This page contains a Flash digital edition of a book.
In each issue we will be answering questions submitted by members. If you have a question to be answered, please submit it to info@datia. org with Ask Alice in the subject line. Enjoy.


QUESTION: Our client says that the alcohol test recently performed on an employee should only have been performed if he is doing the safety-sensitive position the day he is chosen or told about the alcohol test. Te employee was pulled for a drug and alcohol random test, not just alcohol. He was on vacation on the day that we performed the random testing for the company for all of the others that were chosen. So when he returned to work he was supposed to have the drug and alcohol test done, correct? Is there a difference between the timing of the random drug test vs. the random alcohol test? If he is part of the pool, he was pulled as part of the 10% of the pool that has to be alcohol tested, so why wouldn’t he have to take the test?


ANSWER: Drug testing and alcohol testing are different. If he is in the DOT pool for the drug test, then he needs to report for it when he returns to work within the same selection cycle. For alcohol, they must take the alcohol test just prior to, aſter or during performing safety-sensitive duties. If the person is not performing safety sensitive duties as described by FMCSA then he needs to be removed from the pool. 49 CFR 382.305(m)


QUESTION: Do collectors sign the CCF in situations in which a urine specimen is not provided during a collection (i.e., a refusal to provide a specimen; a shy bladder situation)?


50 datia focus


ANSWER: In any such case, the collector would check the box in Step 2 of the CCF indicating that no specimen was provided and enter an explanatory remark. Te collector would then provide his or her name and signature in Step 4 of the CCF.Te employee’s name and phone number should be included on the MRO copy. Te collector would then transmit the CCF copies to the appropriate parties (e.g., employer, MRO). §40.191; §40.193


QUESTION: What if the donor flushes the toilet accidentally or purposefully when they are in the restroom during the collection? Can we still accept the sample?


ANSWER: According to the DOT Urine Specimen Guidelines here, simply flushing the toilet is not a reason to reject the specimen: htps://www.transportation.gov/sites/ dot.gov/files/docs/Urine_Specimen_ Collection_Guidelines_July3_2014_A.pdf: Inadvertently flushing the toilet does not automatically require any corrective action by the collector or a recollection. However, to guard against this action, the collector may want to place a card with instructions not to flush by the toilet handle or tape or otherwise secure the handle with tamper- evident tape.) If, however, the collector clearly sees other actions of atempting to adulterate the specimen, the collector should follow the following protocol. In this case, you’d need to complete the collection and start a new collection and provide a note in the remarks. Te collector must pay close atention to the employee during the entire collection process to note any conduct that clearly indicates an atempt to substitute or adulterate a specimen. If the collector detects such conduct, the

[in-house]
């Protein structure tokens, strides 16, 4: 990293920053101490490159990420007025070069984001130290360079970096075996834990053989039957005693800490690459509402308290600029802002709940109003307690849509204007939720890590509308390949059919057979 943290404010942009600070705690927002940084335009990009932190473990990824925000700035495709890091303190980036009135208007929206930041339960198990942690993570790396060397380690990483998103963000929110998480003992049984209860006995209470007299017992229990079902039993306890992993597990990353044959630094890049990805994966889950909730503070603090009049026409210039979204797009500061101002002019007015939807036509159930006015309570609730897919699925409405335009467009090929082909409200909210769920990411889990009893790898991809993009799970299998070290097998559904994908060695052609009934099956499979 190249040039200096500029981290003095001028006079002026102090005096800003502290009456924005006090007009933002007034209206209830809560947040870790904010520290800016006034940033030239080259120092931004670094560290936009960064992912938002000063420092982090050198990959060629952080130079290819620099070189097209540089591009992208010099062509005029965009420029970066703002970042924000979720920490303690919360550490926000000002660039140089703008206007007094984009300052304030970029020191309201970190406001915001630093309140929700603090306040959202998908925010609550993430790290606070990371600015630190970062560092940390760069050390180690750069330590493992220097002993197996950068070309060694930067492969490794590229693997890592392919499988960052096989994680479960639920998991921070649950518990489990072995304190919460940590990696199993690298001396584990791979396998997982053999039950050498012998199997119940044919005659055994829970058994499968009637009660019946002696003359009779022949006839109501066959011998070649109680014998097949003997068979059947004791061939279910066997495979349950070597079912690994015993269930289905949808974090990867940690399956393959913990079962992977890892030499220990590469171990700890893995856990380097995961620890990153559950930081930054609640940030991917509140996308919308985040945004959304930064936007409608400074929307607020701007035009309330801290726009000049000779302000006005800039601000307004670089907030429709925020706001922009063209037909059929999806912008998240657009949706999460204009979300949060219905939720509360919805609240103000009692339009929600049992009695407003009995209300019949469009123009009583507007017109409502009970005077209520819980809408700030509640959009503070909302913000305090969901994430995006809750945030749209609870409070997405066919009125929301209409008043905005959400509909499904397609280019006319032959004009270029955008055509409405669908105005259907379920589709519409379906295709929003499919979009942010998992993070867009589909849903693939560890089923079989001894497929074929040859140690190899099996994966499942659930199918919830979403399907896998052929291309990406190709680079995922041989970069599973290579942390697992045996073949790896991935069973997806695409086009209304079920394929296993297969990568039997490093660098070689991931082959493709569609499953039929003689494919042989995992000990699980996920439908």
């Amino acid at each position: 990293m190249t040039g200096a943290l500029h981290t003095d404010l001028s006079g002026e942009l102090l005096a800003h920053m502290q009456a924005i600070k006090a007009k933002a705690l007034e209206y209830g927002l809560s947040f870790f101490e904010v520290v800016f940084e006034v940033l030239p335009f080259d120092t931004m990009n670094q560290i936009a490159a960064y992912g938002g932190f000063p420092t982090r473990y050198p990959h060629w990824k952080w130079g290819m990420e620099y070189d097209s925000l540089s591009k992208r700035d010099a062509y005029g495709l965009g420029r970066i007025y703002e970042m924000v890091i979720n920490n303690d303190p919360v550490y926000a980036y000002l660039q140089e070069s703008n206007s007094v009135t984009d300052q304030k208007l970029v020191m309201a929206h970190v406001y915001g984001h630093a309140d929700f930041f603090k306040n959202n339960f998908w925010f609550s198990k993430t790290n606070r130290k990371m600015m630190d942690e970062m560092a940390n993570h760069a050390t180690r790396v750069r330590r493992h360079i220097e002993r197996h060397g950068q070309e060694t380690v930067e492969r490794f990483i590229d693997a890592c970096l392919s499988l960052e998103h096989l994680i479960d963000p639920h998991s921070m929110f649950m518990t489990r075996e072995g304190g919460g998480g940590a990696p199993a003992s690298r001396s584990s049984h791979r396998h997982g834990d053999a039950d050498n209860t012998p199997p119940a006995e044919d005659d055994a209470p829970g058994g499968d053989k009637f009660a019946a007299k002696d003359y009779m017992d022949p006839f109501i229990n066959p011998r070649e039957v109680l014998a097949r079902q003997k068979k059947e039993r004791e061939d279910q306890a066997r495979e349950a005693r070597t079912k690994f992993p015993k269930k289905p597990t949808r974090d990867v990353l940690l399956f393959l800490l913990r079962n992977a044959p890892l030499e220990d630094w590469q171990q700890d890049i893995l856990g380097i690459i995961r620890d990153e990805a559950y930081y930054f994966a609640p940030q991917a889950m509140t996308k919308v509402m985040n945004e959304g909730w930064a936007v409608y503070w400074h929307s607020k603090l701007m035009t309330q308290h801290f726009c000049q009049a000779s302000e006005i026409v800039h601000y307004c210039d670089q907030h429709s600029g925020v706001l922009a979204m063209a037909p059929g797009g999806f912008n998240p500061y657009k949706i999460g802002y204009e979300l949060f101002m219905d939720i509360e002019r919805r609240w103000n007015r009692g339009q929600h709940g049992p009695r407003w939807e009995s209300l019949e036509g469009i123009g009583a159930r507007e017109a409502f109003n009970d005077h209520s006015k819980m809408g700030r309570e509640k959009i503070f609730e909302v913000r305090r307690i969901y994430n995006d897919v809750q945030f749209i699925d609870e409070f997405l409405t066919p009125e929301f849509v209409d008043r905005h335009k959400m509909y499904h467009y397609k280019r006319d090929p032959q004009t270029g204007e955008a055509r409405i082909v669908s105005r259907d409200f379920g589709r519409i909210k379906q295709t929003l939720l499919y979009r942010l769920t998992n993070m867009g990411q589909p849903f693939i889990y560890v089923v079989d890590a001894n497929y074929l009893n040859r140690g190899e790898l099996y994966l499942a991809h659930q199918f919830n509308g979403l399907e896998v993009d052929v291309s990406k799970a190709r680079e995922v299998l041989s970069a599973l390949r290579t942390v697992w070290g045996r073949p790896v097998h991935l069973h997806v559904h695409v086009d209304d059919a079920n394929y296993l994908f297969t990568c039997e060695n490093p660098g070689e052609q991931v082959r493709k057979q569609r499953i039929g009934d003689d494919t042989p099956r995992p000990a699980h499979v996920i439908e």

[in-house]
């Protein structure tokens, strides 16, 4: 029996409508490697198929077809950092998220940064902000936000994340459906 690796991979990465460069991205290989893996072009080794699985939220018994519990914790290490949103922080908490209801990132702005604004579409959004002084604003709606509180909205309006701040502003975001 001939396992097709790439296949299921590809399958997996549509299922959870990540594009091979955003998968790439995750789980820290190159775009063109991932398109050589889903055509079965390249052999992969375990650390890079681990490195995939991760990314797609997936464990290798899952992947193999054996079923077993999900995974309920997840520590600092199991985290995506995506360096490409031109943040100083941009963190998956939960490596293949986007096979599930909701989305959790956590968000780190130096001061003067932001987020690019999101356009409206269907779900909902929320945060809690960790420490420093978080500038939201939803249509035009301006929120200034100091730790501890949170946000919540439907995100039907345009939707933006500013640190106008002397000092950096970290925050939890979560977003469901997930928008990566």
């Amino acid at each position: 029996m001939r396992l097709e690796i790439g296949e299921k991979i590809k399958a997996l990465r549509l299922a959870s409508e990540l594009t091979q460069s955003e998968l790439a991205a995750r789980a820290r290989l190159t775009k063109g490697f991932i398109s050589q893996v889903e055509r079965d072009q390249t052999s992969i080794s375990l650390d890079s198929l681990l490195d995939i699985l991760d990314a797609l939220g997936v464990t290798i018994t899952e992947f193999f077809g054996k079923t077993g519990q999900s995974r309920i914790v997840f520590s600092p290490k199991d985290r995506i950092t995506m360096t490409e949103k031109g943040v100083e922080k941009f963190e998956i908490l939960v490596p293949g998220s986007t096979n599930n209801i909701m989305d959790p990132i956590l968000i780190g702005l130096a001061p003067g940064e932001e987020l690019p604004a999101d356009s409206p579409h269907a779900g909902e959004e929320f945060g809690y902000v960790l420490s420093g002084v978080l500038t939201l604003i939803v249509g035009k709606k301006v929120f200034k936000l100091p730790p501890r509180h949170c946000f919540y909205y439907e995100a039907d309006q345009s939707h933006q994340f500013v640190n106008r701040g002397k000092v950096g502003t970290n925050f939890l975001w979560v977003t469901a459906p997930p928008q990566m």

collector must complete the collection and immediately begin a new collection under direct observation using a second CCF and a new kit. Te collector then provides an appropriate comment on the “Remarks” line in Step 2 on the first CCF and second CCF indicating that this is the first of two or second of two (i.e., 1 of 2, 2 of 2) collections, the specimen ID numbers of the first and second CCF, the reason for the second collection, and that the second collection was Conducted under direct observation (check appropriate box in Step 2 of the CCF). Tis will ensure that the laboratory and the MRO know that two separate specimens are being submited for testing; the first one possibly being adulterated or substituted. Additionally, the collector must inform the collection site supervisor and the DER that a collection took place under direct observation and the reason for having done so.


QUESTION: We work with a client that has requested that collection sites allow donors to carry their work issued firearm onto the collection site due to the nature of their employment. Due to this, our collectors have asked the donors to do the following: 1. leave their weapon in the trunk/car 2. store their weapon in a lock box at the collection site or


3. keep the weapon on their person while allowing the collector to examine the belt, holster and pockets


Te first two options are not preferred by the client so we have asked the collectors to follow #3 above. However, #3 presents a concern for the donor and agency regarding the accidental discharge of the weapon while removing it from the holster so this option is not preferred either. Not following any of the above steps presents concerns for collectors in that there are areas where items used to substitute or adulterate the specimen can be stored within the gun belt pockets and/or holster. Will you please provide guidance on this topic to help ensure we are all doing things right?


summer 2016


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